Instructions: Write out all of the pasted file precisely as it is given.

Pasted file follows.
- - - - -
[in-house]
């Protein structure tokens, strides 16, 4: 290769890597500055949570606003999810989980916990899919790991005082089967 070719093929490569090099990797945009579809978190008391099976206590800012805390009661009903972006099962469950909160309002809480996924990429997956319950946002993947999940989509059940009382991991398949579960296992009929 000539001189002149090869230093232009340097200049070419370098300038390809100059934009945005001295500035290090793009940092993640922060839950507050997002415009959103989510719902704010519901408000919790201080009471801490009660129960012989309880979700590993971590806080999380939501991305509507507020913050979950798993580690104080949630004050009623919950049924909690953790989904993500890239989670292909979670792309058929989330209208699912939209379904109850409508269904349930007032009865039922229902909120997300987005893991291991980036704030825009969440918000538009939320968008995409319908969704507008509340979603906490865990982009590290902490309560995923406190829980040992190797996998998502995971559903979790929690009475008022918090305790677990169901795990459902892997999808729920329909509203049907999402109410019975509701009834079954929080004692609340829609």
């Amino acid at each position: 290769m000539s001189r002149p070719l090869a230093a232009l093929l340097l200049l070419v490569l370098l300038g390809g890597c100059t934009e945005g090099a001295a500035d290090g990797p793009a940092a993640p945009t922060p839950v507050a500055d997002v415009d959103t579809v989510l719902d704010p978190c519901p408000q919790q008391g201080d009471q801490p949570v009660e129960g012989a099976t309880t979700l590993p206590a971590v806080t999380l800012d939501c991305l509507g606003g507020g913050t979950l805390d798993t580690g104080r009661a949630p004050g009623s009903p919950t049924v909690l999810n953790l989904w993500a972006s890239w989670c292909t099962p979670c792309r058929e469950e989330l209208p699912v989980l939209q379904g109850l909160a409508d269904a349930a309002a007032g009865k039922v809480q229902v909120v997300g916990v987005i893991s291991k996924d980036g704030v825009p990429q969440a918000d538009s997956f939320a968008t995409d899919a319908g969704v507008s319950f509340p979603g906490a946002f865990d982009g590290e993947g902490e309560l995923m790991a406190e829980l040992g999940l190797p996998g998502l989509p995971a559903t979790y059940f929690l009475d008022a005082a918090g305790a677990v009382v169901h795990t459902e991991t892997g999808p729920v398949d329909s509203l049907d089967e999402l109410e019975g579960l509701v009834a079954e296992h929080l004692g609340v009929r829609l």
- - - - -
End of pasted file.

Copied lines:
[in-house]
């Protein structure tokens, strides 16, 4: 290769890597500055949570606003999810989980916990899919790991005082089967 070719093929490569090099990797945009579809978190008391099976206590800012805390009661009903972006099962469950909160309002809480996924990429997956319950946002993947999940989509059940009382991991398949579960296992009929 000539001189002149090869230093232009340097200049070419370098300038390809100059934009945005001295500035290090793009940092993640922060839950507050997002415009959103989510719902704010519901408000919790201080009471801490009660129960012989309880979700590993971590806080999380939501991305509507507020913050979950798993580690104080949630004050009623919950049924909690953790989904993500890239989670292909979670792309058929989330209208699912939209379904109850409508269904349930007032009865039922229902909120997300987005893991291991980036704030825009969440918000538009939320968008995409319908969704507008509340979603906490865990982009590290902490309560995923406190829980040992190797996998998502995971559903979790929690009475008022918090305790677990169901795990459902892997999808729920329909509203049907999402109410019975509701009834079954929080004692609340829609």
């Amino acid at each position: 290769m000539s001189r002149p070719l090869a230093a232009l093929l340097l200049l070419v490569l370098l300038g390809g890597c100059t934009e945005g090099a001295a500035d290090g990797p793009a940092a993640p945009t922060p839950v507050a500055d997002v415009d959103t579809v989510l719902d704010p978190c519901p408000q919790q008391g201080d009471q801490p949570v009660e129960g012989a099976t309880t979700l590993p206590a971590v806080t999380l800012d939501c991305l509507g606003g507020g913050t979950l805390d798993t580690g104080r009661a949630p004050g009623s009903p919950t049924v909690l999810n953790l989904w993500a972006s890239w989670c292909t099962p979670c792309r058929e469950e989330l209208p699912v989980l939209q379904g109850l909160a409508d269904a349930a309002a007032g009865k039922v809480q229902v909120v997300g916990v987005i893991s291991k996924d980036g704030v825009p990429q969440a918000d538009s997956f939320a968008t995409d899919a319908g969704v507008s319950f509340p979603g906490a946002f865990d982009g590290e993947g902490e309560l995923m790991a406190e829980l040992g999940l190797p996998g998502l989509p995971a559903t979790y059940f929690l009475d008022a005082a918090g305790a677990v009382v169901h795990t459902e991991t892997g999808p729920v398949d329909s509203l049907d089967e999402l109410e019975g579960l509701v009834a079954e296992h929080l004692g609340v009929r829609l």